West Indies will tour Sri Lanka in February for three ODIs and two T20Is, Sri Lanka Cricket has confirmed. West Indies are expected to arrive in Sri Lanka on February 10, and they will play two warm-up games on February 17 and 20, before the first ODI on February 22.
The first of the two warm-up matches will be an unofficial encounter at the P. Sara Oval, while the second game against a Board President’s XI at Katunayake will mark the official start of the tour.
Apart from the warm-ups, only one of the five limited-overs contests will take place in Colombo. The SSC will host the first ODI, which will be a day game; usually limited-overs matches in Colombo take place at the Khettarama stadium, however the stadium is still undergoing renovations.
The second ODI – a day-night encounter – on February 26 will then see the Mahinda Rajapaksa International Stadium in Hambantota host its first match in almost three years, the last being an ODI between Sri Lanka and Zimbabwe in July 2017.
The final ODI on March 1 will move the action to Kandy, where the teams will stay for the start of the T20I series on March 4. The second and final T20I will be held on March 6. All three matches in Kandy will be hosted at the Pallekele International Cricket Stadium.
Sri Lanka have played nine T20Is against West Indies, winning six of them, while their last 10 ODI encounters against the same opponents have seen eight wins and two losses. However, the teams have only faced each other once in limited-overs cricket since 2016 – a dead rubber at the 2019 World Cup that saw Sri Lanka come away 23-run winners.
The last bilateral series between the sides was in 2018 when Sri Lanka played three Tests in West Indies, drawing the series 1-1. West Indies last toured Sri Lanka in 2015, where they lost the ODI series 3-0 and drew the T20Is 1-1.
Recent Match Report – Surrey vs Middlesex South Group 2020
Surrey 218 for 5 (Jacks 55, Amla 67) beat Middlesex 188 for 5 (Eskinazi 77) by 30 runs
For a while, it seemed a blessing in disguise that this match, Middlesex’s final Lord’s appearance of a truncated season, was taking place behind closed doors. Certainly, for those fans tuning in via the club’s livestream, the first half did not make for pretty viewing. In the end it was simply a shame that a giddy, run-filled evening was not accompanied by a full house roaring on the home side’s bid at a record chase against their cross-town rivals.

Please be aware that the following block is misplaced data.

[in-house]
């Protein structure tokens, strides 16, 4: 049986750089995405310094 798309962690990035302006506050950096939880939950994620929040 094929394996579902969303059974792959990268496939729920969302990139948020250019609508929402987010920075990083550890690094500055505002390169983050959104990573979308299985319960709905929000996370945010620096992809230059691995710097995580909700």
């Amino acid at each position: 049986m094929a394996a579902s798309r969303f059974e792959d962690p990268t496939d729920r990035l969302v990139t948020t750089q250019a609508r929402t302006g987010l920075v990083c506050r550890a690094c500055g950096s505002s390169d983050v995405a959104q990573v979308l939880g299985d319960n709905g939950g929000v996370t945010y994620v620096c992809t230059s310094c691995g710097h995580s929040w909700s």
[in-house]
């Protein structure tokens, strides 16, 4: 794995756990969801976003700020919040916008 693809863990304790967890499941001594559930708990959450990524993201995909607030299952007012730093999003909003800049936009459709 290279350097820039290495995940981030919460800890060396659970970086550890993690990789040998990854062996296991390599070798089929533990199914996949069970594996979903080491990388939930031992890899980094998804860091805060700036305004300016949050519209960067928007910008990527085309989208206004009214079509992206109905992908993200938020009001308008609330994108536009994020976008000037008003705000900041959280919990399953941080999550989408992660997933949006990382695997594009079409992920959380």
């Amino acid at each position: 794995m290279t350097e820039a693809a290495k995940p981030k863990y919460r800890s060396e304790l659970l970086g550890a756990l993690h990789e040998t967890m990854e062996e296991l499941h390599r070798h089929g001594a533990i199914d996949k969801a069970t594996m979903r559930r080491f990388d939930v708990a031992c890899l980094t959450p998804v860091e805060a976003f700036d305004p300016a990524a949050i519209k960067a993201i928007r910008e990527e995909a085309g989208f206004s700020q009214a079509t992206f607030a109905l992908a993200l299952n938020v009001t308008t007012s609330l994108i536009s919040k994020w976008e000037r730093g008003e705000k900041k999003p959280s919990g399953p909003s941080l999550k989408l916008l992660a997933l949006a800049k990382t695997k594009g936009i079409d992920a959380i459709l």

Ultimately, they would have gone home disappointed, as Surrey, resurgent after four wins in a row, held their nerve to claim back-to-back London derby bragging rights and power their way to the top of the South Group on net run-rate. Fourth-placed Middlesex have three games remaining, all away from home, in which to hoist themselves back into contention.
That Middlesex ensured their supporters had not switched off from following online long before the closing stages was largely down to the efforts of Stevie Eskinazi, whose 77 from 44 balls lifted him to the top of the Blast run-scorers list. Joe Cracknell, on Blast debut, signalled his ability by cracking Jamie Overton on to the roof of the scorers’ box at deep midwicket – leaving a visible dent just below Father Time – during a spirited outing at No. 3, while John Simpson and Eskinazi combined to add 65 in 5.4 overs but Surrey always remained just out of reach.
Will Jacks, who had produced a smash-and-grab half-century to fire Surrey with the bat, burgled his way through four overs for 23 – by far the most economical return of the night – and left-arm spinner Dan Moriarty produced another impressive showing in his debut season. When Overton turned in his follow through to run Eskinazi out, with 61 needed from 18 balls, the jig was up.
Brutal hitting from @Wjacks9
Can Surrey defend 218?
— Vitality Blast (@VitalityBlast) September 14, 2020
“We’re really happy. [It’s a] London derby, we’ve been playing well coming in, and we knew a win could take us top,” Jacks said. “It was a really important game with a couple of teams on our tail. We’ve been gradually improving, got a few wins under our belt and this was a really good performance.”
Having successfully defended a total of 142 at this ground on Saturday, it was a curiosity that Middlesex on this occasion decided to chase, albeit on a hybrid pitch that played well throughout. Pretty soon it was their bowlers receiving a chasing, as Hashim Amla stroked his first and fourth balls to the boundary, 10 runs coming off Tom Helm’s opening over. Amla and Jacks, velvet glove and iron fist, had soon jounced along to 59 without loss from the Powerplay and the tone of the innings was set.
Jacks demonstrated his clean-striking with sixes over extra cover off both Tim Murtagh and Helm and it was not until the eight over that Middlesex managed to get through an over without conceding a boundary. Luke Hollman did not get off lightly, however, as his next saw Jacks begin a trend for losing the ball by planting successive deliveries into the building site at the Nursery End. Not so much under construction as demolition job, the second a straight hit over the sightscreen to bring up a 26-ball fifty.